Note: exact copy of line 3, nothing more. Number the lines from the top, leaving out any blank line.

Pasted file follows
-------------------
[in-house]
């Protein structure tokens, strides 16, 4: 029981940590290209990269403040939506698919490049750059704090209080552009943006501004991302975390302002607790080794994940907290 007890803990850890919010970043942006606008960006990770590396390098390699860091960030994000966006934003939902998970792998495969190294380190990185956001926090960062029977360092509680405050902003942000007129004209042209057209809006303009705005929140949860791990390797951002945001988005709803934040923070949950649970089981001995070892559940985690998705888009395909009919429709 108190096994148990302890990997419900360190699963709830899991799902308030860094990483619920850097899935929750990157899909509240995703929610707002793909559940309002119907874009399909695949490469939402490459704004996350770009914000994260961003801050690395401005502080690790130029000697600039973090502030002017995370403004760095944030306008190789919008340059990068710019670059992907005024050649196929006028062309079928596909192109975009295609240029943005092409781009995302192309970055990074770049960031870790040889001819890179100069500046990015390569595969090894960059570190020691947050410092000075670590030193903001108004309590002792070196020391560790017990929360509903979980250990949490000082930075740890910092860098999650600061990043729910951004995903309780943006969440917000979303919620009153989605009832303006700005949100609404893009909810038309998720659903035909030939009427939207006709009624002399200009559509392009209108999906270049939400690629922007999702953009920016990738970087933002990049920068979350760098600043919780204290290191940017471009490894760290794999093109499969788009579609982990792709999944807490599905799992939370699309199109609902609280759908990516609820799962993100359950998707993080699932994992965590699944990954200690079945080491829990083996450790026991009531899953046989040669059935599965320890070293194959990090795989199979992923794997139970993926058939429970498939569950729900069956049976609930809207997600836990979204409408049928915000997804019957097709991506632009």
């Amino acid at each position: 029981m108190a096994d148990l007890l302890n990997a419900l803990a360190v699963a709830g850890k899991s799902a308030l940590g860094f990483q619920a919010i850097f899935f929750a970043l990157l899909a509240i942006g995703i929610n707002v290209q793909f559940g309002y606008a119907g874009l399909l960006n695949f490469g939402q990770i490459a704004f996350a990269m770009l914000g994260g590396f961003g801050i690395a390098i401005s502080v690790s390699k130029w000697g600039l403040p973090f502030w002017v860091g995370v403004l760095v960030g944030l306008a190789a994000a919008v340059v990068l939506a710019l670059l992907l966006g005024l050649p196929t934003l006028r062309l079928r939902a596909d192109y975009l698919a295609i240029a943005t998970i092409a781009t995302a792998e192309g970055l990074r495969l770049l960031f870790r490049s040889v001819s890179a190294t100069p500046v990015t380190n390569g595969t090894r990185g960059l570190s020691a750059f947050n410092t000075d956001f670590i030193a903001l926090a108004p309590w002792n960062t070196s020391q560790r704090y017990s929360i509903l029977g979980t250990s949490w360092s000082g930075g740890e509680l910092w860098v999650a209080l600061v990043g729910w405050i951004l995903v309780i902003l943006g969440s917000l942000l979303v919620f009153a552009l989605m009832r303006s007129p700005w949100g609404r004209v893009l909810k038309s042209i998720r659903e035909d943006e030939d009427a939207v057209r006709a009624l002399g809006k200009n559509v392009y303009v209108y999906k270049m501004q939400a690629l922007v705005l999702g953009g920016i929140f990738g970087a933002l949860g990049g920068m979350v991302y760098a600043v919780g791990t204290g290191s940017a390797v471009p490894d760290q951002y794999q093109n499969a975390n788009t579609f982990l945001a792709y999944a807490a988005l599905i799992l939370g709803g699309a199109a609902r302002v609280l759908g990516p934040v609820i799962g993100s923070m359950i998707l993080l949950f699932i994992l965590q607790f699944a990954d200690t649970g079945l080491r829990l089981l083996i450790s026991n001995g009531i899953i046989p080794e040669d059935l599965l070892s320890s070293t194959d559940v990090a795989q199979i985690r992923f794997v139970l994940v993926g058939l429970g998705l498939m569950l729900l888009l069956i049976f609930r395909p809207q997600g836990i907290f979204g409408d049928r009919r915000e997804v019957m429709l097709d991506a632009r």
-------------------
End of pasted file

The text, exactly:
């Amino acid at each position: 029981m108190a096994d148990l007890l302890n990997a419900l803990a360190v699963a709830g850890k899991s799902a308030l940590g860094f990483q619920a919010i850097f899935f929750a970043l990157l899909a509240i942006g995703i929610n707002v290209q793909f559940g309002y606008a119907g874009l399909l960006n695949f490469g939402q990770i490459a704004f996350a990269m770009l914000g994260g590396f961003g801050i690395a390098i401005s502080v690790s390699k130029w000697g600039l403040p973090f502030w002017v860091g995370v403004l760095v960030g944030l306008a190789a994000a919008v340059v990068l939506a710019l670059l992907l966006g005024l050649p196929t934003l006028r062309l079928r939902a596909d192109y975009l698919a295609i240029a943005t998970i092409a781009t995302a792998e192309g970055l990074r495969l770049l960031f870790r490049s040889v001819s890179a190294t100069p500046v990015t380190n390569g595969t090894r990185g960059l570190s020691a750059f947050n410092t000075d956001f670590i030193a903001l926090a108004p309590w002792n960062t070196s020391q560790r704090y017990s929360i509903l029977g979980t250990s949490w360092s000082g930075g740890e509680l910092w860098v999650a209080l600061v990043g729910w405050i951004l995903v309780i902003l943006g969440s917000l942000l979303v919620f009153a552009l989605m009832r303006s007129p700005w949100g609404r004209v893009l909810k038309s042209i998720r659903e035909d943006e030939d009427a939207v057209r006709a009624l002399g809006k200009n559509v392009y303009v209108y999906k270049m501004q939400a690629l922007v705005l999702g953009g920016i929140f990738g970087a933002l949860g990049g920068m979350v991302y760098a600043v919780g791990t204290g290191s940017a390797v471009p490894d760290q951002y794999q093109n499969a975390n788009t579609f982990l945001a792709y999944a807490a988005l599905i799992l939370g709803g699309a199109a609902r302002v609280l759908g990516p934040v609820i799962g993100s923070m359950i998707l993080l949950f699932i994992l965590q607790f699944a990954d200690t649970g079945l080491r829990l089981l083996i450790s026991n001995g009531i899953i046989p080794e040669d059935l599965l070892s320890s070293t194959d559940v990090a795989q199979i985690r992923f794997v139970l994940v993926g058939l429970g998705l498939m569950l729900l888009l069956i049976f609930r395909p809207q997600g836990i907290f979204g409408d049928r009919r915000e997804v019957m429709l097709d991506a632009r």